Now, against all these fine wages, there are six months of winter here. All through the winter there is not a day that passes but you hear of some one’s fingers, or feet, or ears being frozen, and when you part a friend for a day or two, you must not be surprised, when you see him again, if he has lost his nose. Many are frozen to death. The thermometer is 47 degrees below Zero – this is 79 degrees of frost. Men and women…have to pay £1 per week for their board, all this time, work or play. We have no hospital of any kind in this new frontier town.

The government of this country will give three farms of land for almost nothing, to all over 21 years old...in all, 480 acres to each individual. Well, you go to one of them [Land Offices] and make oath that you will become a citizen of the USA. The official will draw up a declaratory paper…Then you hand him two dollars. The farms are named as follows: Homestead claim 160 acres; a pre-emption claim 100 acres; and a tree claim of 160 acres. You will have to break or plow the five acres on each farm the first year. The second year you will have to put a crop in and break five acres more. The third year you are bound to sow the 10 acres on tree claim with tree seed or quicks. As to the Homestead claim: Build a small house, sink well or pump, live six months on it, and, if it meets your pocket…pay 200 dollars to the government, and it becomes yours. 

I ask all who are thinking of emigrating, to carefully study the foregoing. To some it may represent a brilliant future, to others it may be a warning off.



John Betjeman and the 'old Protestant Printer' of Lismore

While staying at Lismore Castle in 1958 Betjeman wrote two poems dedicated to the Cavendish family.  He decided to have them printed in a limited edition by J Browne, Printer & Advertising Agent in Lismore. Because of their rarity two copies sold some years ago at Sotheby’s for over one thousand pounds each.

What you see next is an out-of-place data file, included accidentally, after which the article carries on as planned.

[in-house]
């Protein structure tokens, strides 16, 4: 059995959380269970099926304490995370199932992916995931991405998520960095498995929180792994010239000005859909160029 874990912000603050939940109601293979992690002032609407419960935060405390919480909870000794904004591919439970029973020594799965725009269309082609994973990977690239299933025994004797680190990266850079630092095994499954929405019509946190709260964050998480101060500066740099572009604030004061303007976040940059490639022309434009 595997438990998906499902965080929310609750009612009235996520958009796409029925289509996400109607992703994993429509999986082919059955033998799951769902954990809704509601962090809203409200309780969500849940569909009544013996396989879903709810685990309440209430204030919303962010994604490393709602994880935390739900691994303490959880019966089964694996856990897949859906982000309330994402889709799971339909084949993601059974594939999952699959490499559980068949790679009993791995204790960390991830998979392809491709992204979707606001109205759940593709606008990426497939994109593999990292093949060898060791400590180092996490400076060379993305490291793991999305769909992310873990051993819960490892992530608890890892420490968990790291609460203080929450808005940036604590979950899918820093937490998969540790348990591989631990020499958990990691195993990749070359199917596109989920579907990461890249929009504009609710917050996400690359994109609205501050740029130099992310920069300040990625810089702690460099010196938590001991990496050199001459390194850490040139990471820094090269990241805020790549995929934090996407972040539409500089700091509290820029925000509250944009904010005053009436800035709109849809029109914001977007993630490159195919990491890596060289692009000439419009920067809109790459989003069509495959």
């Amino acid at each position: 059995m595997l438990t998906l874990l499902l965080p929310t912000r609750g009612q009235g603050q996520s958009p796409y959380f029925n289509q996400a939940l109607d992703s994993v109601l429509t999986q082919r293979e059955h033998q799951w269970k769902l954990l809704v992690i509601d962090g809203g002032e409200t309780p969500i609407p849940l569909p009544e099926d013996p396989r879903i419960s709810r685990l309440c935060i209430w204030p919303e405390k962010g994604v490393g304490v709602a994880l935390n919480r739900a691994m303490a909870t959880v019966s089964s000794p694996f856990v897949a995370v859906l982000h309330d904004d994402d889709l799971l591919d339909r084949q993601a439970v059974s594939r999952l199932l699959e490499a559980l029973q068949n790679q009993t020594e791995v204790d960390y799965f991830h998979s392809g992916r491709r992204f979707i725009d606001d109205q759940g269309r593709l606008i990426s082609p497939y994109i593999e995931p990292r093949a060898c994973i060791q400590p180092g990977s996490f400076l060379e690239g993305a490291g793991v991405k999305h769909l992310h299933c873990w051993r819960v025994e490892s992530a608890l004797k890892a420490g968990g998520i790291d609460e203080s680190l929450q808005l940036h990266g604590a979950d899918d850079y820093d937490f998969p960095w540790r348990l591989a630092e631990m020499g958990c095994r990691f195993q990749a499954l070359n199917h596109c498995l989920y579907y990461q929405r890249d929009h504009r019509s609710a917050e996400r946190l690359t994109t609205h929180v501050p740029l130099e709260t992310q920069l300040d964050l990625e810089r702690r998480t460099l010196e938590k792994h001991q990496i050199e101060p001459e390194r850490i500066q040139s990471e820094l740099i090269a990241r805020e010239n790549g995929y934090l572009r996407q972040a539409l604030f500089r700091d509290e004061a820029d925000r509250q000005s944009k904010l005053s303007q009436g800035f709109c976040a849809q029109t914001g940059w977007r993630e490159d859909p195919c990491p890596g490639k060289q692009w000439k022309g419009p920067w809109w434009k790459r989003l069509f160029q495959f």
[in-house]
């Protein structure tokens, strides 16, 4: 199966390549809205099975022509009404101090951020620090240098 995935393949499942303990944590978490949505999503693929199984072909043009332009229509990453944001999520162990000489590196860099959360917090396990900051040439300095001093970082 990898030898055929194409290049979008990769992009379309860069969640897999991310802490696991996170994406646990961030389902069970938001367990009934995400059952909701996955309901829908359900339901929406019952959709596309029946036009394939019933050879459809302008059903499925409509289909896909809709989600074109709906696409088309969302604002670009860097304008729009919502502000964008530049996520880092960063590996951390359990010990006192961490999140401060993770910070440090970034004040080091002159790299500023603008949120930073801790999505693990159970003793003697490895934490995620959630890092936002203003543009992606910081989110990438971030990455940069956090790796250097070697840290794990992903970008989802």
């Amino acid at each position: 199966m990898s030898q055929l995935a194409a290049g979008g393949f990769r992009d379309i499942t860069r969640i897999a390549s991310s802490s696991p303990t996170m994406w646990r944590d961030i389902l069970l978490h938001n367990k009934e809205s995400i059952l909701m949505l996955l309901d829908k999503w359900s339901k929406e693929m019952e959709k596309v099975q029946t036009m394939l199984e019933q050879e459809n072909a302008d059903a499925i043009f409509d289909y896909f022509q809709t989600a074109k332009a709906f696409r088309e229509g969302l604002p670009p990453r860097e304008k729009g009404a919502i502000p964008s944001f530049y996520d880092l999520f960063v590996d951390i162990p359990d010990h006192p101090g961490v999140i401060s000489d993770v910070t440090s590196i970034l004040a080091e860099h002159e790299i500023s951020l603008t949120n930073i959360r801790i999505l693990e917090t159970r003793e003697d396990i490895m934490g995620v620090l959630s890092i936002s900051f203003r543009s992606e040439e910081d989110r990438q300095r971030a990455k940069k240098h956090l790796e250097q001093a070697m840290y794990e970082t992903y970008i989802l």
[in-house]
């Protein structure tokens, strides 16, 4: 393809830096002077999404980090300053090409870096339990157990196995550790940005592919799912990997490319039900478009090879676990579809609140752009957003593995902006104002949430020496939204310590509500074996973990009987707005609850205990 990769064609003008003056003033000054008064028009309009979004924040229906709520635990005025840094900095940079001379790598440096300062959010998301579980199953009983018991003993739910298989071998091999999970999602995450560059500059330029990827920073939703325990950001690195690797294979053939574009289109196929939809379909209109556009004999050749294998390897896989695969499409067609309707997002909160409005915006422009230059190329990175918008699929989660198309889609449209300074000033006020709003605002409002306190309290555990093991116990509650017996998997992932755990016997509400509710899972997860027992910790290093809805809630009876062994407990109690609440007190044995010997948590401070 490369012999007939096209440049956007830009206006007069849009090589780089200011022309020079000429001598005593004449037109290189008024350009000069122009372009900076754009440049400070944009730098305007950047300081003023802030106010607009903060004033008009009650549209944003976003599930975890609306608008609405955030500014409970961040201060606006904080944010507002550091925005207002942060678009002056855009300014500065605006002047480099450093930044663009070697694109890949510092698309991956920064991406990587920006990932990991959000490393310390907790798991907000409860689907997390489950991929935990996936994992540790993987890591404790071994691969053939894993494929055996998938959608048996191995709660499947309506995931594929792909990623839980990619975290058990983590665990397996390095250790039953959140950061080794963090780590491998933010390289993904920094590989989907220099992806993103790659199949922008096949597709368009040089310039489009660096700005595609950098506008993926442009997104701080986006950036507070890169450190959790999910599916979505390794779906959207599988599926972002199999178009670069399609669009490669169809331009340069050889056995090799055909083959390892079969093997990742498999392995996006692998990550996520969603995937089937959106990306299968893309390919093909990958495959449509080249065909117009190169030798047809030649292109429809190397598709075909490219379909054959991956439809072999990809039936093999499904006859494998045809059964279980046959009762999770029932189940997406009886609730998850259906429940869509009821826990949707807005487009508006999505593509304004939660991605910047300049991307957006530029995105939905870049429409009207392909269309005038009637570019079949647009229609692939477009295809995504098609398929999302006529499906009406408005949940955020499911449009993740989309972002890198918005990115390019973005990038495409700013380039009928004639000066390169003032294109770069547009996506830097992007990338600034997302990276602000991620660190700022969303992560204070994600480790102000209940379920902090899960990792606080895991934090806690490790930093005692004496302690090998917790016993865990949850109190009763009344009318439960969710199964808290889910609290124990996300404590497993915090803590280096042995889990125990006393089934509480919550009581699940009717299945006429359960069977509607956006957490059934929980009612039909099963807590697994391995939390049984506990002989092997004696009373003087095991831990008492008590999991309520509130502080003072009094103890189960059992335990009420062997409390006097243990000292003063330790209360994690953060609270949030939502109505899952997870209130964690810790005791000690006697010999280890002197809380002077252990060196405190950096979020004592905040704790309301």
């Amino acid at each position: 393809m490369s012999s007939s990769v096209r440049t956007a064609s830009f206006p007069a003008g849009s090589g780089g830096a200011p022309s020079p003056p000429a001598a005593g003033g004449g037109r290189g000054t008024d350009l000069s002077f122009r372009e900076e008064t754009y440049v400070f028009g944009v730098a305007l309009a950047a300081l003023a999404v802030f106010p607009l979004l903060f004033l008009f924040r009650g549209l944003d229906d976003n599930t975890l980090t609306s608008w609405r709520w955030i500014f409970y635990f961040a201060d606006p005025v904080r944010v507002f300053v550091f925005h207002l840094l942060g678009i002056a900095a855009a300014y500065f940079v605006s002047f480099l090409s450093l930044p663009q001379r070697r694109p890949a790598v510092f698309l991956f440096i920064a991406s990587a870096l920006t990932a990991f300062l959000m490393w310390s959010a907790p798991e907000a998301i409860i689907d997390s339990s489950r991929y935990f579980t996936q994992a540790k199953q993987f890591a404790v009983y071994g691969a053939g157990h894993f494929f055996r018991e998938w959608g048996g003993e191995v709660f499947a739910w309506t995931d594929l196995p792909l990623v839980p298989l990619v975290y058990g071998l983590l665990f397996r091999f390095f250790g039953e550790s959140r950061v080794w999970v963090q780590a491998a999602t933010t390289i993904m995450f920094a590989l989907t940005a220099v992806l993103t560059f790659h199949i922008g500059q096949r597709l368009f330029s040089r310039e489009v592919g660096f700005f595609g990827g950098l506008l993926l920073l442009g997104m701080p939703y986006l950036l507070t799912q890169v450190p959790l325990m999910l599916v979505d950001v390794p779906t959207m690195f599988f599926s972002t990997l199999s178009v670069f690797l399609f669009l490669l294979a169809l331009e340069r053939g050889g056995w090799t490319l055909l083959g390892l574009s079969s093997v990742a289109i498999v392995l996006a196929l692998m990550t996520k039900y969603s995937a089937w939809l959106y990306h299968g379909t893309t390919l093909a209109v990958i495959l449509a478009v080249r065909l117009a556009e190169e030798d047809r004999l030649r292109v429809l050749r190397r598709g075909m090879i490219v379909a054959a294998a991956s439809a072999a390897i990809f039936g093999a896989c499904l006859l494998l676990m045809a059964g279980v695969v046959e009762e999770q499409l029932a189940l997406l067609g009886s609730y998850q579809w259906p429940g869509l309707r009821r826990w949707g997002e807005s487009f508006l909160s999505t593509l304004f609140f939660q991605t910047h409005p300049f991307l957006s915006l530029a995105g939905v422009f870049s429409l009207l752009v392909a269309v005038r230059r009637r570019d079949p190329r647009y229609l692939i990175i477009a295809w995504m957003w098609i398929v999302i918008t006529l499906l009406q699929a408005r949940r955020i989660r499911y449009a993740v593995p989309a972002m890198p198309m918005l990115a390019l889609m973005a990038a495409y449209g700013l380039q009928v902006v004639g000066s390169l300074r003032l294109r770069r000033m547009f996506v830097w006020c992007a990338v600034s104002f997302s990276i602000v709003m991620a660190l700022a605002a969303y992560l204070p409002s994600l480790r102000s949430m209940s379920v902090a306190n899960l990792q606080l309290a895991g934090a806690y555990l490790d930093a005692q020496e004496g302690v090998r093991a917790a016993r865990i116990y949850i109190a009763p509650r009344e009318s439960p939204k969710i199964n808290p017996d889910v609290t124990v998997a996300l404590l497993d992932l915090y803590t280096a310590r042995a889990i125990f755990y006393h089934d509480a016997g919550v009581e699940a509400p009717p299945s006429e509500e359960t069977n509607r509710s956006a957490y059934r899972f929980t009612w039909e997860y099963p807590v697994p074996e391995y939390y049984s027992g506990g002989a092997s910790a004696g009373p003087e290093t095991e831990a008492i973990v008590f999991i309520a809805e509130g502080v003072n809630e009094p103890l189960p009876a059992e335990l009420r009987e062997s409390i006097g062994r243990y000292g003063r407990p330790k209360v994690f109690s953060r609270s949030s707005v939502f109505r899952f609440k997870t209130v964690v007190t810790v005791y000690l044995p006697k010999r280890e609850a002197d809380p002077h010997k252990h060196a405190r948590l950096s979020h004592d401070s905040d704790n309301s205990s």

Ireland's Own or the Burial of Thomas Moore (image courtesy of Sothebys)

Ireland’s Own – or The Burial of Thomas Moore

Dedicated by permission of/Her Grace the Duchess of Devonshire/ To/The Marquis of Hartington/And/The Ladies Emma & Sophia Cavendish/By their humble servant/ Ian MacBetjeman (Writer to the Cygnet)

Betjeman wrote to Browne about the printing on 21 April 1958:

I am enchanted by the ballad and its paper but there is one slight error. We must say St. Carthage Cathedral’s in order to make the line scan and that is how it should be printed.  I wonder if a slightly larger type and more elaborate might be used for the words ‘Ireland’s Own?  But I leave that to you.  It is most beautifully done and I now suggest that you make ten copies on the green paper you sent me and ten copies on the pink paper…

Browne replied to Betjeman:

I am sorry I have not got any blocks to suit the job – was glad to hear that you were pleased with lay-out of same.

Betjeman wrote to Debo Devonshire on 15 April 1958:

I have not yet had a proof from the old Protestant printer.  I expect Irish Customs will hold it up as dirty readin’ matter.   Betjeman paid Browne for the printing on 6 May 1958: I am most grateful to you for the excellent job you have made of my verses, they are greatly enhanced by your printing.  

Soon after Betjeman offered the poem to the New Yorker but they did not print it. It was included in High and Low published 1966.

A Lament for Moira McCavendish (image courtesy of Sothebys)